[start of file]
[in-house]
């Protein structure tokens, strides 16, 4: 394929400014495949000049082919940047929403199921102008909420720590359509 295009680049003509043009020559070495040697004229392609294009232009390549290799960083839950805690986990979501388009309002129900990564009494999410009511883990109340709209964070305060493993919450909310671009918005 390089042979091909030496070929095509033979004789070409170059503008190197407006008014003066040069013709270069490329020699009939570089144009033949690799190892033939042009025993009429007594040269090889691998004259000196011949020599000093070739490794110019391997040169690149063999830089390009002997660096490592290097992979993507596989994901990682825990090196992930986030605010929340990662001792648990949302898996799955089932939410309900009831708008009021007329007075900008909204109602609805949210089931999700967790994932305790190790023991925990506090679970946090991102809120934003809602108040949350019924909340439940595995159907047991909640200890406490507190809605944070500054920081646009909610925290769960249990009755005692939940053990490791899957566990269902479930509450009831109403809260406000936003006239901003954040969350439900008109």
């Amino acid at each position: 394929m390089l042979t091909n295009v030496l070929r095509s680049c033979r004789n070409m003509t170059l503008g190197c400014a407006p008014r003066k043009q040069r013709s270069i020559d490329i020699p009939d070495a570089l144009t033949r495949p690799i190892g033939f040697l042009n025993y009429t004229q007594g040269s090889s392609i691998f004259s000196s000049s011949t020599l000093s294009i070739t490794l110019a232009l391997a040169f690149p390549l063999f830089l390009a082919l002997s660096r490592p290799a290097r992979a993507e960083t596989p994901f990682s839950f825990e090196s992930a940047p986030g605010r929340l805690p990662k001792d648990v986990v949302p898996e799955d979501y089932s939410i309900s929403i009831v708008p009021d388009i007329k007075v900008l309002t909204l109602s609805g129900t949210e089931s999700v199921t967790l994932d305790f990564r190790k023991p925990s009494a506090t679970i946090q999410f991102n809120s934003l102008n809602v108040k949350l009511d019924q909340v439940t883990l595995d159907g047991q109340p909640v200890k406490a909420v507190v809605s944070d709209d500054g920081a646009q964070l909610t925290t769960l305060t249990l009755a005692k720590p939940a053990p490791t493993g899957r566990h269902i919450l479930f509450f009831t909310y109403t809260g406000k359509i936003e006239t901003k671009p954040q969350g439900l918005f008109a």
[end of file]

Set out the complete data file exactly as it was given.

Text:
[in-house]
């Protein structure tokens, strides 16, 4: 394929400014495949000049082919940047929403199921102008909420720590359509 295009680049003509043009020559070495040697004229392609294009232009390549290799960083839950805690986990979501388009309002129900990564009494999410009511883990109340709209964070305060493993919450909310671009918005 390089042979091909030496070929095509033979004789070409170059503008190197407006008014003066040069013709270069490329020699009939570089144009033949690799190892033939042009025993009429007594040269090889691998004259000196011949020599000093070739490794110019391997040169690149063999830089390009002997660096490592290097992979993507596989994901990682825990090196992930986030605010929340990662001792648990949302898996799955089932939410309900009831708008009021007329007075900008909204109602609805949210089931999700967790994932305790190790023991925990506090679970946090991102809120934003809602108040949350019924909340439940595995159907047991909640200890406490507190809605944070500054920081646009909610925290769960249990009755005692939940053990490791899957566990269902479930509450009831109403809260406000936003006239901003954040969350439900008109």
């Amino acid at each position: 394929m390089l042979t091909n295009v030496l070929r095509s680049c033979r004789n070409m003509t170059l503008g190197c400014a407006p008014r003066k043009q040069r013709s270069i020559d490329i020699p009939d070495a570089l144009t033949r495949p690799i190892g033939f040697l042009n025993y009429t004229q007594g040269s090889s392609i691998f004259s000196s000049s011949t020599l000093s294009i070739t490794l110019a232009l391997a040169f690149p390549l063999f830089l390009a082919l002997s660096r490592p290799a290097r992979a993507e960083t596989p994901f990682s839950f825990e090196s992930a940047p986030g605010r929340l805690p990662k001792d648990v986990v949302p898996e799955d979501y089932s939410i309900s929403i009831v708008p009021d388009i007329k007075v900008l309002t909204l109602s609805g129900t949210e089931s999700v199921t967790l994932d305790f990564r190790k023991p925990s009494a506090t679970i946090q999410f991102n809120s934003l102008n809602v108040k949350l009511d019924q909340v439940t883990l595995d159907g047991q109340p909640v200890k406490a909420v507190v809605s944070d709209d500054g920081a646009q964070l909610t925290t769960l305060t249990l009755a005692k720590p939940a053990p490791t493993g899957r566990h269902i919450l479930f509450f009831t909310y109403t809260g406000k359509i936003e006239t901003k671009p954040q969350g439900l918005f008109a």